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Author Topic: Bevel gear dimensions  (Read 4399 times)
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ftkalcevic
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« on: January 24, 2014, 08:00:11 PM »

How are the dimension s defined for a bevel gear pair?  I have a pair of Mod 1, 20 deg, 28 tooth gears at 90 degrees. 

GM says the gear center is 28.0.  When I put the models of the gears into my CAD program and try to align them by eye, the back of the gear is about 15.0 away from where the axis meet.  What is the position on the shaft, and from where to where do I measure it?

When I create the gear, I ask for a face width of 5.  The Gear Thickness on the project display shows 4.2426.  Is face width supposed to be the thickness of the gear?

Thanks,
Frank

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ArtF
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« Reply #1 on: January 24, 2014, 10:40:22 PM »

Hi Frank:

 The center of a bevel is in the center of its face width. The thickness is the horizonta l distance of the facewidth which is measured on its angle.
If you drop a single one on and look what the mouse coordinat e is as you point to sections of it, youll find the 0,0,0 point is dead center
of the face width.

Art
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ftkalcevic
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« Reply #2 on: January 25, 2014, 12:34:49 AM »

Thanks for the reply, but that didn't help.

I did what you suggested, and this is what I got, see attachmen t.

The red cross is approxima tely 0,0,0

It doesn't help me position the gear on the axle at the correct position to mesh with the other gear. 

I'm trying to position 3 gears on a tee shaped bar as shown in the picture.  I need to know the positioni ng of the gear on each shaft just as I would use the center distance of the spur gears to place them


* bevel.png (49.75 KB, 671x780 - viewed 503 times.)

* joint.jpg (31.23 KB, 640x480 - viewed 506 times.)
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ArtF
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« Reply #3 on: January 25, 2014, 08:41:25 AM »

Hi:

   I see what you mean. Even my memory was faulty on it. The 0,0 point is the pitchline start of the gear. It is the point of the gears profile that stayed in position as the rest of the profile bevels in or out. ( Above or below the pitchline .).

  SO I guess what you need is to have the pitchcone distance. This woudl be the distance from the theoretic al center of cone to that 0,0 point.
It would give you a distance from the intersect ion point of the two shaft planes to the 0,0 point of each gear in relation to the other. Do you agree
that would work for what you need? I can add that to the text output for bevels. I have trouble thinking of any other number that would be easy
to use in designing set centers.. .  I will add that to the program and probably have a new version otu tomorrow with that data and we'll see if that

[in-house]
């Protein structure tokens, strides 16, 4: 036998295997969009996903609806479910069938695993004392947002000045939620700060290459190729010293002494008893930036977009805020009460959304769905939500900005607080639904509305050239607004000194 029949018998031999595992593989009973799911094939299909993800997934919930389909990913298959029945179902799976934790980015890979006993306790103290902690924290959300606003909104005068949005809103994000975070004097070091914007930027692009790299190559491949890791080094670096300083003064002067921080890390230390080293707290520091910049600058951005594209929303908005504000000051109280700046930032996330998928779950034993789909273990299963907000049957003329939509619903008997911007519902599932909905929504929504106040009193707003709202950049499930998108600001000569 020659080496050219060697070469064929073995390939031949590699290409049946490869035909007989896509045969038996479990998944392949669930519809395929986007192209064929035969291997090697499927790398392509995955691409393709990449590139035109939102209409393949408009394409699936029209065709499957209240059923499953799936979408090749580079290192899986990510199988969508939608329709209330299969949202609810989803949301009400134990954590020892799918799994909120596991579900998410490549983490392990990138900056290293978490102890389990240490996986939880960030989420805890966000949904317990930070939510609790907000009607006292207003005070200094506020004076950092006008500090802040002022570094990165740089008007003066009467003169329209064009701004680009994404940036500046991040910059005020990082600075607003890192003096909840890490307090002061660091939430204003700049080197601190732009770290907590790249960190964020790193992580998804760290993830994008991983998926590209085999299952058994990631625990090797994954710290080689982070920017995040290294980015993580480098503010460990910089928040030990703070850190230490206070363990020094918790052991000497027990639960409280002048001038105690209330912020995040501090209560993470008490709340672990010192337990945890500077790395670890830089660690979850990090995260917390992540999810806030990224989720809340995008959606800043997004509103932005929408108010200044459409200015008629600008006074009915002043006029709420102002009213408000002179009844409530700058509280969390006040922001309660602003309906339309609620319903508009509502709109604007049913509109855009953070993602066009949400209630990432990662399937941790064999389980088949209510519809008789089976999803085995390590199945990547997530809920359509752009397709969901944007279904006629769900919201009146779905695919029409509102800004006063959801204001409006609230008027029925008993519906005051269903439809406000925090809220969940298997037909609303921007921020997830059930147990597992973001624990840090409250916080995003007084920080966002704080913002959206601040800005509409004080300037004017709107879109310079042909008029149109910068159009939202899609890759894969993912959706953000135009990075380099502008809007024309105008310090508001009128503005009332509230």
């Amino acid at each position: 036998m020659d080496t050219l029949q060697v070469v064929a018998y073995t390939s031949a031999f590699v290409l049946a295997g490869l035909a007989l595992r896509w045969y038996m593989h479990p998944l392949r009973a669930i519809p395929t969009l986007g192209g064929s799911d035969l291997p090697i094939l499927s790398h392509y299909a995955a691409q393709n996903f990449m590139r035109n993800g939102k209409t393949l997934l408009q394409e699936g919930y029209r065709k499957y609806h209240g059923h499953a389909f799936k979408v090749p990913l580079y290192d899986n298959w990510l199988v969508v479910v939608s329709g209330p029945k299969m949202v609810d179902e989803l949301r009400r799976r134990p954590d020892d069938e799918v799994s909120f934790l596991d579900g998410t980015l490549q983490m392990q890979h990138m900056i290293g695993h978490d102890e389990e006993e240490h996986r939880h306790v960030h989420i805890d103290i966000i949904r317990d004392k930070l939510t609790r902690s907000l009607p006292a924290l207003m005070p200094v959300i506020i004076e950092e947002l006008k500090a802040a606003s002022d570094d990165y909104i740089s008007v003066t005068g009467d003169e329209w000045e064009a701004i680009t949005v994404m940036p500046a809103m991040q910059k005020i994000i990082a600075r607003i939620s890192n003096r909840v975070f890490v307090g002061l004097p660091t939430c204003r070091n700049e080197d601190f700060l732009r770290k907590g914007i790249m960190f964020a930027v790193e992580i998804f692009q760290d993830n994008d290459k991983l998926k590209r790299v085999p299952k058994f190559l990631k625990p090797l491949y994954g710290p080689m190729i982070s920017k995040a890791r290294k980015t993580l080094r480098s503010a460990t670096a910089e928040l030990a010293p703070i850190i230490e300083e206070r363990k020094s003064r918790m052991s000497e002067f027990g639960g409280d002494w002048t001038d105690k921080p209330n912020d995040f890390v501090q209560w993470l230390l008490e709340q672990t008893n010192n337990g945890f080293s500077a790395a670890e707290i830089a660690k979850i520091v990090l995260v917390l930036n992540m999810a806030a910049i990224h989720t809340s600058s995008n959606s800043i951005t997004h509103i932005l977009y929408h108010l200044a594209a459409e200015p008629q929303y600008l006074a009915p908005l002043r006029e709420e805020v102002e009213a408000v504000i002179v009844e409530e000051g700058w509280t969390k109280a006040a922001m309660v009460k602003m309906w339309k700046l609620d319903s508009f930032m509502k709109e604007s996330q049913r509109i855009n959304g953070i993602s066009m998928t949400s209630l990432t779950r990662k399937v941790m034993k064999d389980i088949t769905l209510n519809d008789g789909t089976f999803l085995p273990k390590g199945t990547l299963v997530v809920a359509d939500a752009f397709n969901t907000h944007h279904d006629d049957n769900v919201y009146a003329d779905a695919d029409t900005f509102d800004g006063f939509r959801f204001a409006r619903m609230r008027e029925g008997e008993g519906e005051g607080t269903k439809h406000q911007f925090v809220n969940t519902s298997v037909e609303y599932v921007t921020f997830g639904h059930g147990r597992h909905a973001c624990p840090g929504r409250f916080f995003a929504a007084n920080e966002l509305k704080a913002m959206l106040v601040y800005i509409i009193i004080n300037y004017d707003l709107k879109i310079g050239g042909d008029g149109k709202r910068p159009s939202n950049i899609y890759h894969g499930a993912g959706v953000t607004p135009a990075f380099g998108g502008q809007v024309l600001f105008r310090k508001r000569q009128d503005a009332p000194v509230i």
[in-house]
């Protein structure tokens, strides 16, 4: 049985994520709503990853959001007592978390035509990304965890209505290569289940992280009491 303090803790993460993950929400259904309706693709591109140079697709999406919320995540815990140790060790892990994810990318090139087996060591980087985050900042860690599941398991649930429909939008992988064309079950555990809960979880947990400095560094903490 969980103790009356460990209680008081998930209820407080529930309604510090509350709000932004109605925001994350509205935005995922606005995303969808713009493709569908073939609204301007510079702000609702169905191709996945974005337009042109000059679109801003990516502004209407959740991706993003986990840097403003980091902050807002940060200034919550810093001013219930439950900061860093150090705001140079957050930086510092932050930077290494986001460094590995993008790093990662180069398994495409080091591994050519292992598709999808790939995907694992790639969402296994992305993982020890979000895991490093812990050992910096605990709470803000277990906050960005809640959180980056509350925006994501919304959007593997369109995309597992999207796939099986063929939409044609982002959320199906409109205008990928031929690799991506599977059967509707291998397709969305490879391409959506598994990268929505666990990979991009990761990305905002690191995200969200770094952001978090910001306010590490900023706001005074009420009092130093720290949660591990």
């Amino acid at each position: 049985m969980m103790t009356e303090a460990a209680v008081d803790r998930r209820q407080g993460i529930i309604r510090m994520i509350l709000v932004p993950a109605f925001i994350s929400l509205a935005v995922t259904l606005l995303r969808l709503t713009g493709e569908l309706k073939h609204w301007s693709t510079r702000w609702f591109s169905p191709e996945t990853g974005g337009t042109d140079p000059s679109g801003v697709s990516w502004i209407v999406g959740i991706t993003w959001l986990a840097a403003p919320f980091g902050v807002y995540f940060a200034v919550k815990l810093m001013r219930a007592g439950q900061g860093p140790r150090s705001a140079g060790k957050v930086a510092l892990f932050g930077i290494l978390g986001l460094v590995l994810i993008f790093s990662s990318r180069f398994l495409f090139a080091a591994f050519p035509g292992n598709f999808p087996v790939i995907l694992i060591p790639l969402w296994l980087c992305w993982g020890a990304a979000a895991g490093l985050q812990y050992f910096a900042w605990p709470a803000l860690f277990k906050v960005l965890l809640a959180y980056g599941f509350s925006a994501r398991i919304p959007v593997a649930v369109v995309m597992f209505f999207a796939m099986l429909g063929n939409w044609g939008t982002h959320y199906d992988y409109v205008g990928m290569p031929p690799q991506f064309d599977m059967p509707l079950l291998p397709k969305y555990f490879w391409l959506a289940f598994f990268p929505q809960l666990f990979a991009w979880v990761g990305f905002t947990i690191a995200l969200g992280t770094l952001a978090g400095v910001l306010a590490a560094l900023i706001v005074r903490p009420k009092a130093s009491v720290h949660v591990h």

helps. Let me know any thoughts on other numbers that may help and I ll see what I can do.

Art
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ArtF
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« Reply #4 on: January 25, 2014, 09:53:39 AM »

Hi:

  If you redownloa d now, youll find the text for a gear now includes the CenterDis tance on the bevels. However, its a matter of finding reference .
The number indicated is the distance from the pitchdiam eter on the outside of the bevel to the center of the shaft of its mate on its
normal angle. So for 90 degrees as in your example, its the distance from center of mates shaft to the pitchdiam eter point on the outside of that
bevel gear. I will eventuall y give you trhe distance to the rear of the gear, but the collars they use now will be going away in future for a new
collaring facility for any gear, so it may not occur till then.

Thx
Art
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ftkalcevic
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« Reply #5 on: January 25, 2014, 04:40:31 PM »

Thanks for making a new release for me, unfortuna tely I struggled to find the reference point to use.

What I ended up doing was calculati ng the distance using the Outside Diameter, Face Cone Angle and Cone Distance.  See picture below.  I'm not sure if Cone Distance is the correct value to use, but by eye the results look ok.

Using the outside corner made it easy to define a reference plane using my CAD software.

I look forward to the future release where we can just use the distance from the axis intersect ion to one of the gear's front or back faces.

Thanks,
Frank


* distance.png (20.1 KB, 977x382 - viewed 534 times.)
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ftkalcevic
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« Reply #6 on: January 25, 2014, 05:14:53 PM »

What I ended up doing was calculati ng the distance using the Outside Diameter, Face Cone Angle and Cone Distance.  See picture below.  I'm not sure if Cone Distance is the correct value to use, but by eye the results look ok.

A bit of a brain fade there.  Cone Distance isn't used.  It's just...

L = OD/2 * tan( Face Cone Angle )
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ArtF
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« Reply #7 on: January 25, 2014, 09:27:57 PM »

Frank:

  Good to hear youve got it. I've made a note to make this one easier by referanci ng to the outside of the collar..

Thx
Art
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